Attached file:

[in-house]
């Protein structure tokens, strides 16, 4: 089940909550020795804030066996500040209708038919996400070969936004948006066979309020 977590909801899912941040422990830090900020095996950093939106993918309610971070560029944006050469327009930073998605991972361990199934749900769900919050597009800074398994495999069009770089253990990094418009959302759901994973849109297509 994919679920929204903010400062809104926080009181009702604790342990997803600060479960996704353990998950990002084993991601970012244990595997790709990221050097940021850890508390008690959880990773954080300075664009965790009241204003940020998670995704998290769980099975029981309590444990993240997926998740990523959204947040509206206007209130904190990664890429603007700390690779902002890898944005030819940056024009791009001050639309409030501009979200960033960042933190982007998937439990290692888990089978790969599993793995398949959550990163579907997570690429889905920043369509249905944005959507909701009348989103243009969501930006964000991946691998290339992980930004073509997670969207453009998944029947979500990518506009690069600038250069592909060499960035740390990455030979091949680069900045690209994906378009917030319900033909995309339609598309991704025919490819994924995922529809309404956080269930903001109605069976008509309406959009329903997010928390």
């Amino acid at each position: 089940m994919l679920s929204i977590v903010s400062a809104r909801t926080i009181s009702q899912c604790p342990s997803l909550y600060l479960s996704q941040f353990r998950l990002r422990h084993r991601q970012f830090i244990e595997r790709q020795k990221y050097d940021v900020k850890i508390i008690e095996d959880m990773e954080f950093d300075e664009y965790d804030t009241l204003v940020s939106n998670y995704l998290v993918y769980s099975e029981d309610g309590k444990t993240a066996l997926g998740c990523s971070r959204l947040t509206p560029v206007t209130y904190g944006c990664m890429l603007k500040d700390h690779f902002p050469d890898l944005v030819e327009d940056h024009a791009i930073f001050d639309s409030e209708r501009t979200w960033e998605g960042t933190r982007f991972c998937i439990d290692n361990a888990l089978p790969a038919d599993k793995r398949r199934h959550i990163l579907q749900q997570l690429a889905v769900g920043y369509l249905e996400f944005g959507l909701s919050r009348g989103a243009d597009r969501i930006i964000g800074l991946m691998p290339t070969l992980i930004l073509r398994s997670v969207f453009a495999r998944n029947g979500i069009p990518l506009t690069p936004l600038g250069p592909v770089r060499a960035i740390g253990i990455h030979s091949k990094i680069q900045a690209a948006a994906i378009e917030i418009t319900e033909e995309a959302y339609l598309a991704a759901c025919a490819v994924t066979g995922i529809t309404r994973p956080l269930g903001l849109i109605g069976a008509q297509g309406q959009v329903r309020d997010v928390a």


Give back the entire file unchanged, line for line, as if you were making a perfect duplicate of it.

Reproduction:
[in-house]
């Protein structure tokens, strides 16, 4: 089940909550020795804030066996500040209708038919996400070969936004948006066979309020 977590909801899912941040422990830090900020095996950093939106993918309610971070560029944006050469327009930073998605991972361990199934749900769900919050597009800074398994495999069009770089253990990094418009959302759901994973849109297509 994919679920929204903010400062809104926080009181009702604790342990997803600060479960996704353990998950990002084993991601970012244990595997790709990221050097940021850890508390008690959880990773954080300075664009965790009241204003940020998670995704998290769980099975029981309590444990993240997926998740990523959204947040509206206007209130904190990664890429603007700390690779902002890898944005030819940056024009791009001050639309409030501009979200960033960042933190982007998937439990290692888990089978790969599993793995398949959550990163579907997570690429889905920043369509249905944005959507909701009348989103243009969501930006964000991946691998290339992980930004073509997670969207453009998944029947979500990518506009690069600038250069592909060499960035740390990455030979091949680069900045690209994906378009917030319900033909995309339609598309991704025919490819994924995922529809309404956080269930903001109605069976008509309406959009329903997010928390």
């Amino acid at each position: 089940m994919l679920s929204i977590v903010s400062a809104r909801t926080i009181s009702q899912c604790p342990s997803l909550y600060l479960s996704q941040f353990r998950l990002r422990h084993r991601q970012f830090i244990e595997r790709q020795k990221y050097d940021v900020k850890i508390i008690e095996d959880m990773e954080f950093d300075e664009y965790d804030t009241l204003v940020s939106n998670y995704l998290v993918y769980s099975e029981d309610g309590k444990t993240a066996l997926g998740c990523s971070r959204l947040t509206p560029v206007t209130y904190g944006c990664m890429l603007k500040d700390h690779f902002p050469d890898l944005v030819e327009d940056h024009a791009i930073f001050d639309s409030e209708r501009t979200w960033e998605g960042t933190r982007f991972c998937i439990d290692n361990a888990l089978p790969a038919d599993k793995r398949r199934h959550i990163l579907q749900q997570l690429a889905v769900g920043y369509l249905e996400f944005g959507l909701s919050r009348g989103a243009d597009r969501i930006i964000g800074l991946m691998p290339t070969l992980i930004l073509r398994s997670v969207f453009a495999r998944n029947g979500i069009p990518l506009t690069p936004l600038g250069p592909v770089r060499a960035i740390g253990i990455h030979s091949k990094i680069q900045a690209a948006a994906i378009e917030i418009t319900e033909e995309a959302y339609l598309a991704a759901c025919a490819v994924t066979g995922i529809t309404r994973p956080l269930g903001l849109i109605g069976a008509q297509g309406q959009v329903r309020d997010v928390a």